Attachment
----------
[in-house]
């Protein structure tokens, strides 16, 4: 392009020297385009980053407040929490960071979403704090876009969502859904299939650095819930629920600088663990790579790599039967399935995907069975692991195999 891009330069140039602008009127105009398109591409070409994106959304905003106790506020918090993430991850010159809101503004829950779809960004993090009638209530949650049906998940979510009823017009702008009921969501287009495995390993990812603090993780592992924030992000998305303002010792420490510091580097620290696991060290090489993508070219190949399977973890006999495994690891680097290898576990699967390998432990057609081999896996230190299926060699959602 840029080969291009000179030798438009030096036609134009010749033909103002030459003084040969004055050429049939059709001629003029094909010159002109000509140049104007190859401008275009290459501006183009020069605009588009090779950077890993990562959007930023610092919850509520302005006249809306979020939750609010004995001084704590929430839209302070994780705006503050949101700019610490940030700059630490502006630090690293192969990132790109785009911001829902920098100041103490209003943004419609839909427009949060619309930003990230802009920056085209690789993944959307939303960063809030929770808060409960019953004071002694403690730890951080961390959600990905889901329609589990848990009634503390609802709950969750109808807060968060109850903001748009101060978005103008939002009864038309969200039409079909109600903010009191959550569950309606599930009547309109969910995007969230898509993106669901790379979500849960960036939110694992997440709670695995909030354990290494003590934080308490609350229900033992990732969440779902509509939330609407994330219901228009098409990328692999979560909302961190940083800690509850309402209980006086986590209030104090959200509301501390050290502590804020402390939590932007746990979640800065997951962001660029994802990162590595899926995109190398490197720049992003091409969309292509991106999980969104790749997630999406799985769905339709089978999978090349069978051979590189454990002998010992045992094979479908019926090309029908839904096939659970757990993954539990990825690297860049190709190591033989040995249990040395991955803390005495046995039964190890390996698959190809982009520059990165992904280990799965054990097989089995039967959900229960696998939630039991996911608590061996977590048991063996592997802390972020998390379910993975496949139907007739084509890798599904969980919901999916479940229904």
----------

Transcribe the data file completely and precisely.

[in-house]
């Protein structure tokens, strides 16, 4: 392009020297385009980053407040929490960071979403704090876009969502859904299939650095819930629920600088663990790579790599039967399935995907069975692991195999 891009330069140039602008009127105009398109591409070409994106959304905003106790506020918090993430991850010159809101503004829950779809960004993090009638209530949650049906998940979510009823017009702008009921969501287009495995390993990812603090993780592992924030992000998305303002010792420490510091580097620290696991060290090489993508070219190949399977973890006999495994690891680097290898576990699967390998432990057609081999896996230190299926060699959602 840029080969291009000179030798438009030096036609134009010749033909103002030459003084040969004055050429049939059709001629003029094909010159002109000509140049104007190859401008275009290459501006183009020069605009588009090779950077890993990562959007930023610092919850509520302005006249809306979020939750609010004995001084704590929430839209302070994780705006503050949101700019610490940030700059630490502006630090690293192969990132790109785009911001829902920098100041103490209003943004419609839909427009949060619309930003990230802009920056085209690789993944959307939303960063809030929770808060409960019953004071002694403690730890951080961390959600990905889901329609589990848990009634503390609802709950969750109808807060968060109850903001748009101060978005103008939002009864038309969200039409079909109600903010009191959550569950309606599930009547309109969910995007969230898509993106669901790379979500849960960036939110694992997440709670695995909030354990290494003590934080308490609350229900033992990732969440779902509509939330609407994330219901228009098409990328692999979560909302961190940083800690509850309402209980006086986590209030104090959200509301501390050290502590804020402390939590932007746990979640800065997951962001660029994802990162590595899926995109190398490197720049992003091409969309292509991106999980969104790749997630999406799985769905339709089978999978090349069978051979590189454990002998010992045992094979479908019926090309029908839904096939659970757990993954539990990825690297860049190709190591033989040995249990040395991955803390005495046995039964190890390996698959190809982009520059990165992904280990799965054990097989089995039967959900229960696998939630039991996911608590061996977590048991063996592997802390972020998390379910993975496949139907007739084509890798599904969980919901999916479940229904």